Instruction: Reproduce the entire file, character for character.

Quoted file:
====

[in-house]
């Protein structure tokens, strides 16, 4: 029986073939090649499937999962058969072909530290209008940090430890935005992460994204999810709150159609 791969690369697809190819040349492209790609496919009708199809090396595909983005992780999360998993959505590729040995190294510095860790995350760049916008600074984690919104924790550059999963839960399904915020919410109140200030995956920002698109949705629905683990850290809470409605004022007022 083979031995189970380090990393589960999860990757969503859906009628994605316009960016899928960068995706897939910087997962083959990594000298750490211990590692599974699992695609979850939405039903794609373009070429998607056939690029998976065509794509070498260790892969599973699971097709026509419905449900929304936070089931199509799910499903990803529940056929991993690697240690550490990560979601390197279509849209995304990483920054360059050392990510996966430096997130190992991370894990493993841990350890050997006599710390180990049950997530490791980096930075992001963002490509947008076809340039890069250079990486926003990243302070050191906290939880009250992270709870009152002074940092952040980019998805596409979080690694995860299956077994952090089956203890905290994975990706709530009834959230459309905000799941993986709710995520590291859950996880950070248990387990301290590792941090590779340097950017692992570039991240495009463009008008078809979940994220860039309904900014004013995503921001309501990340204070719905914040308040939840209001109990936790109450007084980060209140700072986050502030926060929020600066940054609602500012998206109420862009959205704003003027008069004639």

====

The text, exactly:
[in-house]
């Protein structure tokens, strides 16, 4: 029986073939090649499937999962058969072909530290209008940090430890935005992460994204999810709150159609 791969690369697809190819040349492209790609496919009708199809090396595909983005992780999360998993959505590729040995190294510095860790995350760049916008600074984690919104924790550059999963839960399904915020919410109140200030995956920002698109949705629905683990850290809470409605004022007022 083979031995189970380090990393589960999860990757969503859906009628994605316009960016899928960068995706897939910087997962083959990594000298750490211990590692599974699992695609979850939405039903794609373009070429998607056939690029998976065509794509070498260790892969599973699971097709026509419905449900929304936070089931199509799910499903990803529940056929991993690697240690550490990560979601390197279509849209995304990483920054360059050392990510996966430096997130190992991370894990493993841990350890050997006599710390180990049950997530490791980096930075992001963002490509947008076809340039890069250079990486926003990243302070050191906290939880009250992270709870009152002074940092952040980019998805596409979080690694995860299956077994952090089956203890905290994975990706709530009834959230459309905000799941993986709710995520590291859950996880950070248990387990301290590792941090590779340097950017692992570039991240495009463009008008078809979940994220860039309904900014004013995503921001309501990340204070719905914040308040939840209001109990936790109450007084980060209140700072986050502030926060929020600066940054609602500012998206109420862009959205704003003027008069004639």